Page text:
October 2017 Survey Summary
21.5% by Relocating and moving to similar property type (up from 17.6% in September)
18.2% buying Revenue/Investment Property (down from 20.2%)
15.5% by First Time Buyers (up from 15.3%)
13.9% by Move-Up Buyers (up from 13.7%)
11.5% by Buyers Downsizing (down from 15.3%)
7.6% buying Recreation Property (up from 6.9%)
5.2% moving from Single Family Home to Strata Unit (up from 4.6%)
3.6% moving from Strata Property to Single Family Home (down from 4.2%)
2.7% moving into Retirement Home/Seniors Community (up from 1.2%)
Buyer Type (Family Dynamic):
28.8% Two Parent Family/Children (up from 25.9% in September)
23.3% Couple without Children (down from 26.6%)
18.5% Empty Nester/Retired (down from 21.7%)
13.3% Single Female (up from 10.7%)
10.9% Single Male (up from 10.3%)
4.2% Single Parent with Children (up from 3.4%)
56.3% from Within OMREB Board Area (up from 52.3% in September)
16.6% from Lower Mainland/Vancouver Island (down from 19.1%)
13.6% from Alberta (down from 13.7%)
6.0% from Other Areas in BC (down from 7.6%)
3.3% from Eastern Canada/Maritimes (up from 3.1%)
2.1% from Saskatchewan/Manitoba (down from 2.7%)
2.1% from Outside Canada (up from 1.2%)
0.0% from NWT/Yukon (down from 0.4%)
Strong Residential Sales Despite Summer Slowdown
KELOWNA, B.C. – Aug 4 th , 2017. Residential sales in the Okanagan region of Revelstoke to Peachland moderated slightly in July, with 961 sales posted to the Multiple Listing Service (MLS®), down 6% from June, and just 2% fewer than July last year reports the Okanagan Mainline Real Estate Board (OMREB).
“While sales activity typically slows over the summer months, with this July no exception, pricing and days on market continue to show strong demand for available housing supply,” says OMREB President and active Central Okanagan REALTOR® Tanis Read.
At $504,712, the average July price in the region was a mere 1% lower than June and 6% higher than this time last year, while days on market, or the average time it takes to sell a home, was 63 in July, as compared to 73 in June and 79 last year. “Although these figures offer a general overview of market conditions, averages tell only part of the story and prospective buyers and sellers can benefit from consulting a real estate professional about how current conditions impact the neighbourhood or housing type of interest,” comments Read.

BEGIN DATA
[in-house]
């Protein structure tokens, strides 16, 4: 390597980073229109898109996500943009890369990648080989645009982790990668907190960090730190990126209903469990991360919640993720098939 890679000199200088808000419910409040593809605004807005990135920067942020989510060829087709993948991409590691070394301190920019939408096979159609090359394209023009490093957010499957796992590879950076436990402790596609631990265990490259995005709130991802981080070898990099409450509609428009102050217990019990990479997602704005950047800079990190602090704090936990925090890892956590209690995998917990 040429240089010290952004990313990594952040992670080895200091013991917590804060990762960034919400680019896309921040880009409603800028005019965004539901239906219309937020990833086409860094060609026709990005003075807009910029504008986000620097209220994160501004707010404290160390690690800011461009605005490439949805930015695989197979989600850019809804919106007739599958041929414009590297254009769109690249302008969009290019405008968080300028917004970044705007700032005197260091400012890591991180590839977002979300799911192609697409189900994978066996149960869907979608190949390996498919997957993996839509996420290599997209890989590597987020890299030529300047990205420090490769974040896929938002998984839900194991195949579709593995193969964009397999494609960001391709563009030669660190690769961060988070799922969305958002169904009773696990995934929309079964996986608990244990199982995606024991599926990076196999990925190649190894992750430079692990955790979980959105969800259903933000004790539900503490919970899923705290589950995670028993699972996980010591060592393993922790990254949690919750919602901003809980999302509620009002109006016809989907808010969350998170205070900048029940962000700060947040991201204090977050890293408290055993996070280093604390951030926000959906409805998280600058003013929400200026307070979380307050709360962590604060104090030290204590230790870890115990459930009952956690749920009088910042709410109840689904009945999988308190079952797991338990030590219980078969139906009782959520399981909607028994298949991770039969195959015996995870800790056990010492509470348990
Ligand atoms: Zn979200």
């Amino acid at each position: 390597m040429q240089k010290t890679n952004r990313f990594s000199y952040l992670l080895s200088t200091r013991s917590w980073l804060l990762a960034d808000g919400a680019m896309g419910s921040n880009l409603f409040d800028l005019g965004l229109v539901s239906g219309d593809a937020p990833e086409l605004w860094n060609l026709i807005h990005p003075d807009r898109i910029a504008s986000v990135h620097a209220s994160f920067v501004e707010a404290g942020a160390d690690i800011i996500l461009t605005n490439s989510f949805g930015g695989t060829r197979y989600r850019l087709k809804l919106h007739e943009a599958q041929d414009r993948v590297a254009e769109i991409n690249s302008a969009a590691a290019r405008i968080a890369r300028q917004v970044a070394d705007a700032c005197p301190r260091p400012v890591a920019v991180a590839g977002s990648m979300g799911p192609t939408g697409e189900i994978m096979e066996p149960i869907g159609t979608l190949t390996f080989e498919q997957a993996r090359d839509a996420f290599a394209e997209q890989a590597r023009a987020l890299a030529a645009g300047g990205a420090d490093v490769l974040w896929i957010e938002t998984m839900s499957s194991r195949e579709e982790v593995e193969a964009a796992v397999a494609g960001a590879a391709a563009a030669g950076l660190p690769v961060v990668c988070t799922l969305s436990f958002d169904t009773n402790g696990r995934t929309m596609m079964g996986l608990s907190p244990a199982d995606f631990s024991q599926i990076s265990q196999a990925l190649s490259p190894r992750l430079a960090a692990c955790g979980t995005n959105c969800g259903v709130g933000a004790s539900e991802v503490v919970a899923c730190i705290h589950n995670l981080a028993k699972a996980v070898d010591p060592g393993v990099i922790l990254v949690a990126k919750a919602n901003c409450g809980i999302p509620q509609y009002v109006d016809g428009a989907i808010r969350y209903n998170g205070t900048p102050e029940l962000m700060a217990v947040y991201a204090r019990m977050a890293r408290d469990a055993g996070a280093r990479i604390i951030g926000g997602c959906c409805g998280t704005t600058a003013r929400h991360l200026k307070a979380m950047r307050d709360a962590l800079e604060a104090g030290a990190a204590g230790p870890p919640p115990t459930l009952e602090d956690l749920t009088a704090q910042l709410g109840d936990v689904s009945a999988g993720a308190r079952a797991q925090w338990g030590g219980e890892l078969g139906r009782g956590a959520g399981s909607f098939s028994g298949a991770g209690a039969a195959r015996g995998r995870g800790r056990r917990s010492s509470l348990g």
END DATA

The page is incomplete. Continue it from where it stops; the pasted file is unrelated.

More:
“One might be surprised at how sales and pricing within certain communities and/or housing types can run counter to general market conditions,” notes Read, adding that a REALTOR® who knows the local market can bring a level of knowledge and in-depth data analysis that can help inform decision-making. Year to date, buyers of homes in the region served by OMREB were primarily those who already live in the area, at 56%, with first-time buyers accounting for 20% of the buying population, followed by moveup buyers at 17%.
Buyers from the Lower Mainland and Vancouver Island accounted for 19%, followed by Alberta buyers at 10%, with buyers from outside Canada comprising a mere 2%, according to a monthly survey that OMREB has conducted since 2010. “OMREB collects this data to inform our knowledge of the market and current trends, which, in turn, enhances our members’ service to Okanagan real estate consumers,” says Read, noting that, since survey inception, buyers have largely been those who already live in the region. While Alberta buyers were the next populous group until 2015, this group has since been displaced by buyers from the Lower Mainland/Vancouver Island.